I totally agree with your 7 rules of life, I would like to add that with the Lord’s help we all can accomplish anything.

  3. Thank you, Liat! I’m a knit teacher, too, albeit on a small scale. These rules ring true. Why do you think it’s so hard for us to believe number four???

    1. Hard to believe?– I didn’t even KNOW about it until recently! I think we get trained to think we have to be all things to all people until something finally gives. Luckily, life is showing us another way…

  4. Byron Katie was an instrumental teacher and perspective shifter in my life. “Is it true?” – that simple question can change everything. And yes, yes, yes to everything else. As I sit here reformulating my business and how I want to engage with students and clients next year – great timing!

  5. Great rules! I’d add, “Don’t sweat the small stuff…and if one has faith in a Higher Power, everything else IS small stuff.”

  6. My husband and I travel a lot and there is one place we visit every year. I recommend that you always treat those you interact with, with respect, dignity and kindness. This really hit home this year when we were recognized from the years we have been coming here and have been treated like family instead of just tourist. All it takes is a few kind words, a thank you and a smile (even if you don’t feel like it).

    1. Hi Tink, what a wonderful story. Thank you so much for sharing. This is a great rule to live by. I had a chance to live this when I was recently in a hospital caring for my mom. I treated all the staff just as you said, and it made such a difference. I felt like my mom and I were the guests of honor! Truly blessed to be surrounded by so many caring, helpful people.

  7. Wonderful rules, thanks for sharing. Love TheWork. Love that you are spreading the love. Your knitting courses and patterns have taught me two wonderful things: how to ‘read’ my work and counting by 5’s. Both have allowed my knitting to be more about the pleasure and less about ‘being perfect’. I’m glad you are back.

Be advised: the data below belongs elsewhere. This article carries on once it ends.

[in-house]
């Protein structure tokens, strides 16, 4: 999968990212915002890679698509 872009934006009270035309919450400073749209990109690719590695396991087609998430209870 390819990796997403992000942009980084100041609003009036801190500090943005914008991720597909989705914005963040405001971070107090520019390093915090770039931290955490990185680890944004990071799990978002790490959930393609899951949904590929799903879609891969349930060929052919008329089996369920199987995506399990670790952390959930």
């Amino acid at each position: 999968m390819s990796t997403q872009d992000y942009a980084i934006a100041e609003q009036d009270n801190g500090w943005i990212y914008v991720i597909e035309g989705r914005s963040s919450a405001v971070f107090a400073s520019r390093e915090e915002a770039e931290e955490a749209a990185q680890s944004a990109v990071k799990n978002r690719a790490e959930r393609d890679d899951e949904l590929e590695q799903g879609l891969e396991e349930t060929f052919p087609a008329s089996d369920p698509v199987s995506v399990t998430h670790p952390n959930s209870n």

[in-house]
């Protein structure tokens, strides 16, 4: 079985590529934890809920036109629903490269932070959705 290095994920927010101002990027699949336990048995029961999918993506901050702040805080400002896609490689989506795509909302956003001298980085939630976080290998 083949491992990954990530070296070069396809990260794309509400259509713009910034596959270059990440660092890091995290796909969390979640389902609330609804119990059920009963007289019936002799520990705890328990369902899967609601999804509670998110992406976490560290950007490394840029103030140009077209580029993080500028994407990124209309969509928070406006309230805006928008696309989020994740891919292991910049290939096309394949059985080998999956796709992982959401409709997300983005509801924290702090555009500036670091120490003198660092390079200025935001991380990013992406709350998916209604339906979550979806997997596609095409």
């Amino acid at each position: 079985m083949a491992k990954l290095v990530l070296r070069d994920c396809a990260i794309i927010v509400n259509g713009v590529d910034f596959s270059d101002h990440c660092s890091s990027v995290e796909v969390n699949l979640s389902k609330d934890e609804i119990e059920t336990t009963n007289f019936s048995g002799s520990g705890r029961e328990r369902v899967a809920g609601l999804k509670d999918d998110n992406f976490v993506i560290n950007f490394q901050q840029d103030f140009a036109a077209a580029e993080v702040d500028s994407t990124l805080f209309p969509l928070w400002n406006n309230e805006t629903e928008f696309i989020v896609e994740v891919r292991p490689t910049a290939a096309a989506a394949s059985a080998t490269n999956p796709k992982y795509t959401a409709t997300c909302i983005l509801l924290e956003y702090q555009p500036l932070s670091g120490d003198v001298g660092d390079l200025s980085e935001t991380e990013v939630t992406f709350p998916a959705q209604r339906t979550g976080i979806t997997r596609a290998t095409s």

8. You’re so likable!

    Six years ago I was trying to switch from the English style of knitting that I had just learned to continental, recommended by a member of the knitting group at my library as a faster method. Something was happening – the yarn was slipping off my finger I think, over and over, omg so frustrating – and I was hunting around the web trying to understand my problem. I was astonished when, after getting nowhere using other beginner tutorials, your video acknowledged exactly my trouble and offered a way to correct for it which worked instantly. That was a profoundly encouraging knitting moment for me, and I owe you. You’re skilled with your camera, your instruction is focused and full of insight, and you use the most tantalizing yarn. Your bind-off book is thoughtful and adventurous— in its organization/design, its technology, and of course in the array of bind offs offered. I just totally admire what you’re doing.

    1. Hi Meg,

      Thank you so much for this amazing comment.

      This is my dream as a teacher – to solve the world’s knitting frustrations! I am a fast learner and I always want resources that will teach me exactly what I need to know, clearly, RIGHT NOW. It warms my soul that I was able to do that for you.

      Thank you for this sweet feedback. PS – I agree about the bind-offs ebook, it is some of my best work! I still enjoy using it myself as a resource.

      Big hugs to you,
      L

  9. I broadly agree with 7 basic rules; it’s your relationship with people that make you happy, not “stuff”! My fundamental law is “Do as you would be done by” and you can’t go wrong.
    I’d also include “don’t put off what you can do today” as I’m one of the world’s worst procrastinators and it causes me bad vibes!

    PS Glad you’re back; you’ve been one on my main sources of knitting knowledge as I’ve learned the craft so thanks for that.

  10. I am so glad you are back! I have used your videos so many times, especially the one to remind myself how to neatly bind off in the round. You are a true gift to knitters, and I thank you on behalf of all of us!

  11. Debra Perli, on Ravelry: onewarmcookie

    Thank you for being you. I love your rules, many of them are also my rules, but unwritten. Glad you have returned. Deb

  12. Seven is my lucky number, so love all the rules. I find giving back through volunteering in the community makes my day. I hope that I can someday give back through my knitting skills. Liat, your videos and tutorials are going to help me fulfill my goals. I appreciate reading other knitters ideas and suggestions in your blog. So many talented and supportive people to help out.

  13. I love your life laws. Especially 1 and 4.
    They put a stop to that ever replaying movie that
    carries on in ones head.

    So pleased to have you back with us.

  14. Welcome back! My husband purchased your Continental Knitting course for me as a gift a few years ago and I absolutely love it! :)